Yosemite NP
President Taft's party at Wawona Tree, Mariposa Grove, 1909. This tree toppled in 1969. National Park Service.

While the mutilation of the big trees in California had gained widespread publicity in the East, the discovery of the Yosemite Valley passed almost unnoticed. As early as 1827 Jedediah Strong Smith had led a party of fur trappers from Salt Lake through the Sierra Nevadas to the Pacific. In 1833 Joseph Reddeford Walker, a trapper and explorer in the company of Captain B. L. E. Bonneville, led a similar band of adventurers directly into the area that was to become the Yosemite National Park. Trails were blazed, and some knowledge of the California region was gained, but little publicity was given to these early discoveries. [16] In 1851 an expeditionary force, led by James D. Savage, was sent to discipline the various tribes of Indians who roamed the California mountains. During the campaign Savage's battalion explored the entire course of the Yosemite Valley, and while they failed to subdue the "Yosemitos," the volunteers agreed to name the Valley after the tribe of Indians for which they searched. [17] The scenic wonders of the Valley were described in the Daily Alta California, but the story was not picked up by Eastern publications. [18]

Eastern readers became aware of the Valley's existence in 1856, however, when an article from the California Christian Advocate was reproduced in the Country Gentleman. It declared that the "Yo-hem-i-ty" valley was "the most striking natural wonder on the Pacific" and predicted that this region would, in the future, become a great resort area. The first sketches of the Valley, by Thomas A. Ayres, were distributed in lithograph form throughout the East, and Horace Greeley termed the Valley the "most unique and majestic of nature's marvels." [19] The first photographs of the Valley were taken in 1859 by C. L. Weed and R. H. Vance, [20] and four years later C. E. Watkins' photographs were exhibited at Goupil's art gallery in New York. Residents of the Eastern seaboard were further made aware of the Western splendors when, in a series of eight articles published by the Boston Evening Transcript, the writer Starr King described the scenery of the Valley in glowing terms. [21]

Public interest in the West, and particularly in the Yosemite Valley and the California big trees, was thus aroused, but the trip to California from the East was still a hazardous and expensive undertaking. The residents of California, however, foresaw that the Yosemite Valley might become for the West what the great falls of the Niagara were for the East, and some realized that private interests would soon attempt to capitalize upon its natural wonders. Experienced leadership was needed to preserve the scenic grandeur of the mountain fastness, and fortunately such leadership was available.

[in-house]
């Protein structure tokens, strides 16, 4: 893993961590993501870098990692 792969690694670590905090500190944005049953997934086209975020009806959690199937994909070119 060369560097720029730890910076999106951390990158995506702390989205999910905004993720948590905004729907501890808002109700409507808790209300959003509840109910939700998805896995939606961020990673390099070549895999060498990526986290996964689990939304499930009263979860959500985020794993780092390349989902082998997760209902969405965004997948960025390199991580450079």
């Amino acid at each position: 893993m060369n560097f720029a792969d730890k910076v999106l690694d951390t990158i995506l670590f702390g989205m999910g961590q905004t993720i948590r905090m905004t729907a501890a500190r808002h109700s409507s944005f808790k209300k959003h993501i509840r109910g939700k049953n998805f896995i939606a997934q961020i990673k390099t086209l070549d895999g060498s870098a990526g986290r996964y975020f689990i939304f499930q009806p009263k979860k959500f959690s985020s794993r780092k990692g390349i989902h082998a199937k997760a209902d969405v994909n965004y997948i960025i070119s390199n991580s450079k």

At the close of the Mexican War, Colonel John C. Fremont had purchased the Rancho Las Mariposas, a vast estate of some 44,000 acres lying south and east of the Yosemite Valley. With the discovery of gold north of his estate in 1848, Fremont extended his rancho to include the mining claims, and invested money in a vain attempt to develop the mines. Bankruptcy followed and the Fremont Grant was purchased by a group of Wall Street financiers at a sheriff's sale. The nonresident owners employed the architect-in-chief of the newly formed New York City Central Park, Frederick Law Olmsted, to superintend their investment. Olmsted arrived in California in the fall of 1863 to assume his new duties and remained until 1865. During this time he was the leader of a small group of men who instigated and pushed to fulfillment the movement to reserve the Yosemite Valley and to preserve the giant trees from destruction. [22]

On March 28, 1864, the California Senator, John Conness, introduced into the Senate a bill providing that the Yosemite Valley and the area embracing the "Mariposa Big Tree Grove" be granted to the state of California, on condition that the area "shall be held for public use, resort, and recreation . . . for all time." The area was to be managed by the governor of the state and eight commissioners appointed by him, none of whom were to receive compensation for their services. [23] In this novel legislation an idea, suggested by Catlin, advocated by Thoreau and others, was acknowledged.